Eva Andrei holds an apointment as a Professor in the Physics and Astronomy Department at Rutgers University . Her research in experimental condensed matter physics is centered on the dynamics and thermodynamics of low dimensional systems. Currently she is working on the electronic properties of graphene – a one-atom thick membrane of crystalline carbon with extraordinary electronic properties stemming from charge carriers that behave like ultra-relativistic particles. Her other research interests include: dynamics of vortices in superconductors; correlated phenomena of two-dimensional electron layers realized on liquid helium and at semiconductor interfaces; ferroelectric polymers. She employs a range of nano-fabrication and characterization techniques including scanning tunneling microscopy and spectroscopy, scanning electron microscopy, atomic force microscopy, radio-frequency spectroscopy and magneto-transport.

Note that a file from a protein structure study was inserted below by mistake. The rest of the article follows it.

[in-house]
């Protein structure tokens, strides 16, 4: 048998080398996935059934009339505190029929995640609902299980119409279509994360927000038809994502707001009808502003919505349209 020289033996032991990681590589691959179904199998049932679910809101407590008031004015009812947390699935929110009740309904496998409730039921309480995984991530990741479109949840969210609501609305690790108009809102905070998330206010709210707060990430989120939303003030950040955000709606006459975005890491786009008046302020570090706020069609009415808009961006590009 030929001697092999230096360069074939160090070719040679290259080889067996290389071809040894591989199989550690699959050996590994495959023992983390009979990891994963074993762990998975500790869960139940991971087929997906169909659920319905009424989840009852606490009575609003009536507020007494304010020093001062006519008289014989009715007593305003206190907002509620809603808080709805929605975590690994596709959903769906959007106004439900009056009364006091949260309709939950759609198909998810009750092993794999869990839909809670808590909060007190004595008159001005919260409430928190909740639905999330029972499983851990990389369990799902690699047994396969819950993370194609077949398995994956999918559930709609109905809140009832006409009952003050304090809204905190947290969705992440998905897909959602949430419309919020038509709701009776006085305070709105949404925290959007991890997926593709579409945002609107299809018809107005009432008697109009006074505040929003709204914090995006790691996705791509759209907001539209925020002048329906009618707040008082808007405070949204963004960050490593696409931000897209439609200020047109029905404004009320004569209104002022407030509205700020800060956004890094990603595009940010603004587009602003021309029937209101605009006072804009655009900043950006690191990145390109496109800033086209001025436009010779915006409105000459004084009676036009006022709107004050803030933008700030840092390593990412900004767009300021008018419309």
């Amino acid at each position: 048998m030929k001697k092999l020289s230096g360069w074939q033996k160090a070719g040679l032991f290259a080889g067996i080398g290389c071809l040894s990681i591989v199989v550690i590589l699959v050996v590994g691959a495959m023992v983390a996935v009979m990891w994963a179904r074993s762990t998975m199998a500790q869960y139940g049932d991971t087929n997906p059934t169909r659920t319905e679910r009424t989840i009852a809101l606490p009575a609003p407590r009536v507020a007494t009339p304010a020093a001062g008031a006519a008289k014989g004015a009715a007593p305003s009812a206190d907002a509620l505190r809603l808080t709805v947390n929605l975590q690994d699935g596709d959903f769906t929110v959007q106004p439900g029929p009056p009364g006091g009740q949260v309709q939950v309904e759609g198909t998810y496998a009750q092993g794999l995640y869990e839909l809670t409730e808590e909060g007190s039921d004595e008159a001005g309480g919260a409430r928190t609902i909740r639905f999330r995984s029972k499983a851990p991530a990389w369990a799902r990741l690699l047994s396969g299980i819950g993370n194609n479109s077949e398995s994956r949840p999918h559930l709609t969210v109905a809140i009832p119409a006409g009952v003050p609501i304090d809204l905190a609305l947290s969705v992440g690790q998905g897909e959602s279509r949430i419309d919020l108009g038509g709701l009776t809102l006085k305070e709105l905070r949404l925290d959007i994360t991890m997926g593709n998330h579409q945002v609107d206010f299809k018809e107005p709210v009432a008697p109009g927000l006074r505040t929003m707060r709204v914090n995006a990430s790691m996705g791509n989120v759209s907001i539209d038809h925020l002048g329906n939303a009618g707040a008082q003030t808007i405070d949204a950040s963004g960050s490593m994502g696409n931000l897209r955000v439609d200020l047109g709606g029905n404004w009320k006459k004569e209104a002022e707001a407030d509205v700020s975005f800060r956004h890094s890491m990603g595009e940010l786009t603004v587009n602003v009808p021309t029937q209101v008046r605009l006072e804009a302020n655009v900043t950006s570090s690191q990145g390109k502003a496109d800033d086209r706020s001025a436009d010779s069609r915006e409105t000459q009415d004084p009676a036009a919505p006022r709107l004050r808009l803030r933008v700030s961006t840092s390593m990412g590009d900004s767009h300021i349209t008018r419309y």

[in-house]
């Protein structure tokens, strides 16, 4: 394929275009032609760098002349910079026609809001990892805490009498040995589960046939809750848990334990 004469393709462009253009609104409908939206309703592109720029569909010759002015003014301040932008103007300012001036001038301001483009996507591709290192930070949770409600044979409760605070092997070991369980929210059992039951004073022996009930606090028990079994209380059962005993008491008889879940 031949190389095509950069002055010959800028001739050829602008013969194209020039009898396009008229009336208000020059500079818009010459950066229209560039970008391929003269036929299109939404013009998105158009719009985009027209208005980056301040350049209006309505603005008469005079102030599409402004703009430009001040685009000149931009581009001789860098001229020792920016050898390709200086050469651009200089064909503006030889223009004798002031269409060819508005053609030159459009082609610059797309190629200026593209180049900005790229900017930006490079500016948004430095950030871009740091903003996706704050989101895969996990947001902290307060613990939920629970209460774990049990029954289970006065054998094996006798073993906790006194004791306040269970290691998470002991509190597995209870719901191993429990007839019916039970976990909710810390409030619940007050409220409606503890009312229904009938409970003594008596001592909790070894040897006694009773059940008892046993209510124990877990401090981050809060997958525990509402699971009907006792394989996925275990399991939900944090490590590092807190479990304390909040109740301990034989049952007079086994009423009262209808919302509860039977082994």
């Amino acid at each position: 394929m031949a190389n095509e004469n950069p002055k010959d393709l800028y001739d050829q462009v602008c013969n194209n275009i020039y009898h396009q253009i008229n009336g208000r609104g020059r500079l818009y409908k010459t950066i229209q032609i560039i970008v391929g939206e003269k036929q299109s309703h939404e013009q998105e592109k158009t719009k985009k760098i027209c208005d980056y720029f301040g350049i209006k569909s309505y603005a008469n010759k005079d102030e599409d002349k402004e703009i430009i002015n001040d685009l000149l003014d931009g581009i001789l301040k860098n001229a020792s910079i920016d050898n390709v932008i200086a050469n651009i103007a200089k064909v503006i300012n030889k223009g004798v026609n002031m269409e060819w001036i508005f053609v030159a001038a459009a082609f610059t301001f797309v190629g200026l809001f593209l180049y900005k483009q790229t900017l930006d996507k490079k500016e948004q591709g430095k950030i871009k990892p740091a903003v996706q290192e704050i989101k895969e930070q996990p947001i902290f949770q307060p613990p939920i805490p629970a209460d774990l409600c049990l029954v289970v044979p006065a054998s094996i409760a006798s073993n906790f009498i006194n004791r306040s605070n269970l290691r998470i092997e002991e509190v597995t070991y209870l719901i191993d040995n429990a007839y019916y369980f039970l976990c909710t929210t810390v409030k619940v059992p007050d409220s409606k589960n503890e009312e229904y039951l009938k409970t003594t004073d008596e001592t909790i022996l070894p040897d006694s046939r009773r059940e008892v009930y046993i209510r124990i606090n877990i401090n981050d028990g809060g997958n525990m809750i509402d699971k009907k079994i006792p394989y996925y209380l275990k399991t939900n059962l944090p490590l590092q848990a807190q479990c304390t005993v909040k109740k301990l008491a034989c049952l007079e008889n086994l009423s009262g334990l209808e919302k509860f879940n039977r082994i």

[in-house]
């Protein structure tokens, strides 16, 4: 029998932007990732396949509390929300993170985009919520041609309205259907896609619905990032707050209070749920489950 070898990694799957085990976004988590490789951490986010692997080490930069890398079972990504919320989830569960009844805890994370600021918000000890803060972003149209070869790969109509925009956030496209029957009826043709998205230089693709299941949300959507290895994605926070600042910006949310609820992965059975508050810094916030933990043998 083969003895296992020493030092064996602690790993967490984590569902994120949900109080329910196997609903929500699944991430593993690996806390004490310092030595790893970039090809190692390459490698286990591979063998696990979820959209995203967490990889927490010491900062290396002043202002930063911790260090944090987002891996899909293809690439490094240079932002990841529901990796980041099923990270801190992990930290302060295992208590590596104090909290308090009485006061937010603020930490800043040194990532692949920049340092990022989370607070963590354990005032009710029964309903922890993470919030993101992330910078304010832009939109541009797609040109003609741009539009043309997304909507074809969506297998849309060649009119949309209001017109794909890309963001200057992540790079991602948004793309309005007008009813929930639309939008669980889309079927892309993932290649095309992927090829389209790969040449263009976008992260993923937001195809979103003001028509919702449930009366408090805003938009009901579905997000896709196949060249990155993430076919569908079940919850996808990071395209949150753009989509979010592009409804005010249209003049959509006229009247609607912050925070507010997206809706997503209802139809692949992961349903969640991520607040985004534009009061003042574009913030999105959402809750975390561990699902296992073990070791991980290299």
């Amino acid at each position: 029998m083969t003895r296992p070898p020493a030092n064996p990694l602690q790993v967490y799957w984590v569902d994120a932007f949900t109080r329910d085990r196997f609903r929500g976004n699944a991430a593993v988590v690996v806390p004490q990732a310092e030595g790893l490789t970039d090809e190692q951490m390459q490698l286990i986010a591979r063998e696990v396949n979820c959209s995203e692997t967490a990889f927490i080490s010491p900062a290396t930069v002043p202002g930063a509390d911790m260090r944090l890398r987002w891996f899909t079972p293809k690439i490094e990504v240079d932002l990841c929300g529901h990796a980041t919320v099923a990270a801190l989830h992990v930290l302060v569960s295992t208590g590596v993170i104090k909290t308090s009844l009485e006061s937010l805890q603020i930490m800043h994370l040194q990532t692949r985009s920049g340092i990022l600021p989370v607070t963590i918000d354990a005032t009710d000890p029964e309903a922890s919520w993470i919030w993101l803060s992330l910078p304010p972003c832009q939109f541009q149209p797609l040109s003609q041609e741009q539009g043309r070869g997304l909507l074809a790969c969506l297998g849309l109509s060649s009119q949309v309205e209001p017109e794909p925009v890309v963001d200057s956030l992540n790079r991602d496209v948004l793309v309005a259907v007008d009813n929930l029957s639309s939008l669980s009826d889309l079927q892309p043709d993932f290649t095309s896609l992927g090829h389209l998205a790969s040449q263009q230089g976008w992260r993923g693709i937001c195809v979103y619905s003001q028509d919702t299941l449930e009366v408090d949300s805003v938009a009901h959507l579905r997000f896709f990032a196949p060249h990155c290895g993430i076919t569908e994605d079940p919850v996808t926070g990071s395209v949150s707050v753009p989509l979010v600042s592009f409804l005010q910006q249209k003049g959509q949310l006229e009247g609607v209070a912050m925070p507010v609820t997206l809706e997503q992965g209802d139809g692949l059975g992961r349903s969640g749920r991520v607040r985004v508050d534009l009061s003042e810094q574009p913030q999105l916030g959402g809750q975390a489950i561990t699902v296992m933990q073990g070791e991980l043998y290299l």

Eva Andrei is a fellow of the National Academy of Sciences and a fellow of the American Academy of Arts and Sciences . She holds fellowships in the American Association for the Advancement of Science (AAAS) and in the American Physical Society (APS). Andrei is currently a member of the editoral board of Solid State Communications . She has edited Two Dimensional Electrons on Helium and other Cryogenic Substrates published by Kluwer Academic Press and has served on the executive committee of the APS.
Andrei was awarded the French CEA Medal of Physics for her work on the Magnetically Induced Wigner Crystal and the Rutgers Board of trustees award for excellence in research for her work on graphene.